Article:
[5] EEA (2012), Consumption and the environment — 2012 update, European Environment Agency.

[6] Tukker, A., Huppes, G., Guinée, J., Heijungs, R., de Koning, A., Van Oers, L., Suh, S., Geerken, T., Van Holderbeke, M., Jansen, B. and Nielsen, P., (2006), Environmental impact of products (EIPRO), Institute for Prospective Technological Studies, Seville.

[7] EEA (2013), Environmental pressures from European consumption and production, Technical report No 2/2013, European Environment Agency.

[8] EEA (2013), European Union CO2 emissions: different accounting perspectives, Technical report No 20/2013, European Environment Agency, Copenhagen.

[9] EEA (2014), Environmental impacts from consumption in Europe — Environmental impacts of production-consumption systems in Europe, Copenhagen.

[10] WRAP (2012), Decoupling of waste and economic indicators, Final report.

[11] OECD (2013), All Statistics — OECD iLibrary, accessed 17 July 2013.

[12] EU (2010), Directive 2010/30/EU of the European Parliament and of the Council of 19 May 2010 on the indication by labelling and standard product information of the consumption of energy and other resources by energy-related products (recast), OJ L 153, 18.6.2010, pp. 1–12.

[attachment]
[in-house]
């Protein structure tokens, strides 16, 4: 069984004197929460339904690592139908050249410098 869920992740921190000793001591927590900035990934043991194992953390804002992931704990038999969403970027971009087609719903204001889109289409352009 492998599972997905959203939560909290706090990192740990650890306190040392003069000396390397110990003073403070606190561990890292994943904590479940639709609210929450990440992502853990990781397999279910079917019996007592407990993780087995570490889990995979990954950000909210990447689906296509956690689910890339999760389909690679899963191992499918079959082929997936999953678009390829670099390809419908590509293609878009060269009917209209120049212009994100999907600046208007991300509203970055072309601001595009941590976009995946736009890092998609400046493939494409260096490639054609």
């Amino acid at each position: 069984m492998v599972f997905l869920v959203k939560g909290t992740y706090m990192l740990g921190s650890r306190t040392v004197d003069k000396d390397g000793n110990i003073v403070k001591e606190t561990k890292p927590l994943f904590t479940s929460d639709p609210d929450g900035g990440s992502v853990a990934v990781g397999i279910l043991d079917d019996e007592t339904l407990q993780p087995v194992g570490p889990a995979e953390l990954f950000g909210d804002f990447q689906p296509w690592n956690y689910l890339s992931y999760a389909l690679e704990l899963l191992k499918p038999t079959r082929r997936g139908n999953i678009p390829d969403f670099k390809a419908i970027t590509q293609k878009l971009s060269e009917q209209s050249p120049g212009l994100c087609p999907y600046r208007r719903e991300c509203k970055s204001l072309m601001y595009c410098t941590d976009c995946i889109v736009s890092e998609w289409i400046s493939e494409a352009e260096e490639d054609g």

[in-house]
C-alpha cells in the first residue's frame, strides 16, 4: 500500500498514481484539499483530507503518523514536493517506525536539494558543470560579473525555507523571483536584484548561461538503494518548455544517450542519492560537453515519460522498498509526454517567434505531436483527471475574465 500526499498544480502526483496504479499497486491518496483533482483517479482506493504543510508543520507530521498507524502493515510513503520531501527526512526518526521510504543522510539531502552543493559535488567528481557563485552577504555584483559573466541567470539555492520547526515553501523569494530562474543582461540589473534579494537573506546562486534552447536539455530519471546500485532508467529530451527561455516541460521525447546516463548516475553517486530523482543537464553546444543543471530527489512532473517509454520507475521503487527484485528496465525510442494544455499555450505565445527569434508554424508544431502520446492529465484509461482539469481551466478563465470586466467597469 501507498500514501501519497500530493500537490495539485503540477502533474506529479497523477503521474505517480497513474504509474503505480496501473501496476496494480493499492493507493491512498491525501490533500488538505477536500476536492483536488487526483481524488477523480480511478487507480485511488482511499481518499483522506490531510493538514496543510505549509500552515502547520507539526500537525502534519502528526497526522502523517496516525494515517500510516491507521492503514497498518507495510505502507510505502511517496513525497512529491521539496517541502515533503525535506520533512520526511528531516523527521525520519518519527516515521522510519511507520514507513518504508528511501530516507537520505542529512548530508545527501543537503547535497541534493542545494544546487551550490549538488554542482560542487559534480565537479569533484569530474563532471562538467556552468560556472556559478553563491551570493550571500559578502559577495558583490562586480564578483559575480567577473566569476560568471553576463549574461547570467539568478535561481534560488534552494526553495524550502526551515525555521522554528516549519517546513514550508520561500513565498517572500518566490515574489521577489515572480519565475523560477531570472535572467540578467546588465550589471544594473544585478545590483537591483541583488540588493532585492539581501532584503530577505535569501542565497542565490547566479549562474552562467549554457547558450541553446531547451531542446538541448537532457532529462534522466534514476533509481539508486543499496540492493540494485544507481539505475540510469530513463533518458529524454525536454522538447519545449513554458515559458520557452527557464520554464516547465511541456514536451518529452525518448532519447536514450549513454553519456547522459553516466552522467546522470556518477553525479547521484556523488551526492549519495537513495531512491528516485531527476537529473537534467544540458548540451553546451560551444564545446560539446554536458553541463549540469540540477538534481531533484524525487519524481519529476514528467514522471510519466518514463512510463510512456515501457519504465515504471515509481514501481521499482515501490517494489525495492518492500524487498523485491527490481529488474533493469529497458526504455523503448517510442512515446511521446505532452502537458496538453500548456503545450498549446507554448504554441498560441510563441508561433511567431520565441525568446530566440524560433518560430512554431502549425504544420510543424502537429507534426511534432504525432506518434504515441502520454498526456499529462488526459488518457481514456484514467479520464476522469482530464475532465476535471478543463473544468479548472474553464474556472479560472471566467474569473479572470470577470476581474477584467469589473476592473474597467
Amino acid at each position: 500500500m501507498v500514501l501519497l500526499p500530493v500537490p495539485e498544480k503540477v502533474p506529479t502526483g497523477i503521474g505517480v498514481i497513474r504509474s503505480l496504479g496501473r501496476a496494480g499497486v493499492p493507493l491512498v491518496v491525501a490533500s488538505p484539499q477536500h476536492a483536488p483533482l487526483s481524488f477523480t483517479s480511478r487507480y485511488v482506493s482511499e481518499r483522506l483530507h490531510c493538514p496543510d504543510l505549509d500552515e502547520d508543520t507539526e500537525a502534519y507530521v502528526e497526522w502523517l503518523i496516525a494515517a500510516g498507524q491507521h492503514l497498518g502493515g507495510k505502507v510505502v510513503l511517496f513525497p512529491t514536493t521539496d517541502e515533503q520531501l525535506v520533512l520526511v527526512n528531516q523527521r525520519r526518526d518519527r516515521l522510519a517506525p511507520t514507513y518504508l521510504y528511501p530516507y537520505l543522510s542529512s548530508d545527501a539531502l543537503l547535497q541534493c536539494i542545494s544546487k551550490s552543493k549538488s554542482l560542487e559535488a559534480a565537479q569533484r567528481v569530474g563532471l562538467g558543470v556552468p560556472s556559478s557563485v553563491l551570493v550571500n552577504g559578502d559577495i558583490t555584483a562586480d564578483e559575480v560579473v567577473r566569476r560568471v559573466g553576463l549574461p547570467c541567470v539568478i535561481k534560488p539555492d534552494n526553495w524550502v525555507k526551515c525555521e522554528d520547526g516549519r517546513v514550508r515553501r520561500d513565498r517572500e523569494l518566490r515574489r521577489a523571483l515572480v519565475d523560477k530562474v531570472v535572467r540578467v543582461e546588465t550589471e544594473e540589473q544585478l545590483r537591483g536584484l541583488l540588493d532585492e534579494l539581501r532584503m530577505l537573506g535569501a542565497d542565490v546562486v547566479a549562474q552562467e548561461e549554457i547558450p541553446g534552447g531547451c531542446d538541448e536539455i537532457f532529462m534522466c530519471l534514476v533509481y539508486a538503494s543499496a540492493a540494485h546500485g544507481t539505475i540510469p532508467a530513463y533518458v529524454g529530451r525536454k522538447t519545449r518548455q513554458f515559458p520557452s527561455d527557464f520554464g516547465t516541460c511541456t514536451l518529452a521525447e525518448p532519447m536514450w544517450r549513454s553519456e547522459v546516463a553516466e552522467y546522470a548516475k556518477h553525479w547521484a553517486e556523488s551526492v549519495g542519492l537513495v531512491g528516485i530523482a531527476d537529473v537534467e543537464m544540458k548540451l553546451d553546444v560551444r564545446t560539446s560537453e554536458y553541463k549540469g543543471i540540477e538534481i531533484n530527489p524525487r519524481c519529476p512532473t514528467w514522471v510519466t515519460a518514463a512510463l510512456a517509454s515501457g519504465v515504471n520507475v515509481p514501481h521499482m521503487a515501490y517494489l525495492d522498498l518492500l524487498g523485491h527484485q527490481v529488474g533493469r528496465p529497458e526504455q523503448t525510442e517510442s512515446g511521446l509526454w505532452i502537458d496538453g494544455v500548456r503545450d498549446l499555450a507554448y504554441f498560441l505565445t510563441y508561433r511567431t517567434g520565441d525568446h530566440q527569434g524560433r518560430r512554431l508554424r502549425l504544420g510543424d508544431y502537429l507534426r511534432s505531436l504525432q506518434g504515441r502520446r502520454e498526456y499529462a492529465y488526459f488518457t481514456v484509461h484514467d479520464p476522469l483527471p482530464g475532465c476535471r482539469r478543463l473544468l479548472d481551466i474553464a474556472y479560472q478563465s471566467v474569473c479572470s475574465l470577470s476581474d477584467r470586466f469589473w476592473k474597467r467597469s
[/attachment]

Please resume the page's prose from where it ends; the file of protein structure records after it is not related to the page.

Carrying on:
[13] EU (2009), Regulation (EC) No 66/2010 of the European Parliament and of the Council of 25 November 2009 on the EU Ecolabel, OJ L 27, 30.1.2010, pp. 1–19.

[14] EC (2008), Communication from the Commission to the European Parliament, the Council, the European Economic and Social Committee and the Committee of the Regions Public procurement for a better environment, COM/2008/0400 final.

[15] EU (2013), Decision No 1386/2013/EU of the European Parliament and of the Council of 20 November 2013 on a General Union Environment Action Programme to 2020: Living well, within the limits of our planet, OJ L 354, 20.12.2013, pp. 171–200.

[16] WBCSD (2008), Sustainable consumption facts and trends from a business perspective. The Business Role Focus Area, World Business Council for Sustainable Development, Conches-Geneva.

[17] Botsman, Rachel and Roo Rogers, (2010), What’s Mine Is Yours: The Rise of Collaborative Consumption, Harper Collins Publishers, New York, USA.

[18] EESC (2014), Opinion of the European Economic and Social Committee on collaborative or participatory consumption, a sustainability model for the 21st century, European Economic and Social Committee, Brussels.

[19] Albinsson, P. A. and Yasanthi Perera, B., (2012), 'Alternative marketplaces in the 21st century: Building community through sharing events', Journal of Consumer Behaviour 11 (4), pp. 303–315.